Catalytic Materials Topics at Texas Materials Institute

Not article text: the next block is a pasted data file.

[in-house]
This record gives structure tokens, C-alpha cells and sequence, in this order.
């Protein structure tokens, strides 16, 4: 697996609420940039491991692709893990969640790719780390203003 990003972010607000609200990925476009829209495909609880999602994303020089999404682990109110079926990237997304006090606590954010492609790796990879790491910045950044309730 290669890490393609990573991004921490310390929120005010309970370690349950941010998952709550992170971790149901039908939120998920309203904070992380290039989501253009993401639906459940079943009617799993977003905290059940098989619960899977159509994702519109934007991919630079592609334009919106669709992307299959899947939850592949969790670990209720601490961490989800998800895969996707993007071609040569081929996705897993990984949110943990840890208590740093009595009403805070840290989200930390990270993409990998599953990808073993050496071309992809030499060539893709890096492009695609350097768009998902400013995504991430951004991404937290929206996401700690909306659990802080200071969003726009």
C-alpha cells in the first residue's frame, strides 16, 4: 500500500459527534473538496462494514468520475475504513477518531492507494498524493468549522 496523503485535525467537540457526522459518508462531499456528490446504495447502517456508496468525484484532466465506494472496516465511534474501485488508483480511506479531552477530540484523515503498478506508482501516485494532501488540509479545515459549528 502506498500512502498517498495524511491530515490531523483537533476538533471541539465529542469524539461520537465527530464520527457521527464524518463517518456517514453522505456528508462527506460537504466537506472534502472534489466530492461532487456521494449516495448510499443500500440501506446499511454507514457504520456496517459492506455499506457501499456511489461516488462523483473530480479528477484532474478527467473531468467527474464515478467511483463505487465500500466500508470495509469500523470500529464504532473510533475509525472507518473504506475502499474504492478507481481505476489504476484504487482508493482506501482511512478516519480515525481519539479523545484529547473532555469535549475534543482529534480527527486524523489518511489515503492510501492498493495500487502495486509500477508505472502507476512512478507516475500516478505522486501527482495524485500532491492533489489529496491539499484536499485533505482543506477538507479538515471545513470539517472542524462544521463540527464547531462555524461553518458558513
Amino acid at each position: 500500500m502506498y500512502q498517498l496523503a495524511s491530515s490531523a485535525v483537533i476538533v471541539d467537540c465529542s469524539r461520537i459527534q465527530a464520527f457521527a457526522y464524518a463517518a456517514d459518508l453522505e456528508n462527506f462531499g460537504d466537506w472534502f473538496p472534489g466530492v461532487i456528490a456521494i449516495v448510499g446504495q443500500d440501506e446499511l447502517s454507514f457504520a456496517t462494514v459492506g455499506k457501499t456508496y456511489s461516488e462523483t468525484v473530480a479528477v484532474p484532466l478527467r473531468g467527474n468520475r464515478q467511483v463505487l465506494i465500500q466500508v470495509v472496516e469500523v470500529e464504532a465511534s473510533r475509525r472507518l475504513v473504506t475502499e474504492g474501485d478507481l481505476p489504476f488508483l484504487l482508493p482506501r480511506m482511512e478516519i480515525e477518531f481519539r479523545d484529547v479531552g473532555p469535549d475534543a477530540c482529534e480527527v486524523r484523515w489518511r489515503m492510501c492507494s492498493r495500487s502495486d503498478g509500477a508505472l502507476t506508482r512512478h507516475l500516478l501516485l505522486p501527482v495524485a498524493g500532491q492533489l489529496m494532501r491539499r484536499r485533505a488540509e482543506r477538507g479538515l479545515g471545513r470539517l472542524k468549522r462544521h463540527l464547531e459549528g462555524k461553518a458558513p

Many exciting activities are taking place in the Texas Materials Institute through the independent and coordinated activities of members with interests in catalytic chemistry and materials. These investigations span a broad range of conditions in temperature and pressure employing a plethora of catalytic materials. Additionally, a large arsenal of experimental probes are available to interrogate the molecular level physics and chemistry of these phenomena (including high-pressure catalytic reactors, ultra-high vacuum surface science instruments, surface vibrational spectroscopy, molecular beam apparatus, scanning tunneling microscopy, Auger electron spectroscopy, X-ray photoelectron spectroscopy, etc.). Studies of the interactions of molecules and atoms with the surfaces of single-crystalline metals are of interest as well as investigations of the chemistry of molecules with “model” catalytic materials. So-called “model” catalysts are constructed of thin films (10-20 nm) of support material (e.g., titania, silica, alumina) covering a metallic sample upon which nano-clusters of metal are placed. Such a “model” material mimics the chemistry of a real catalyst pellet under industrial conditions but also allows conditions in which microscopic details of the chemistry can be obtained. The effect of the size of the cluster is of great interest as well as the effect of the support on the cluster and gas of interest. Many other related activities are also taking place in the Texas Materials Institute.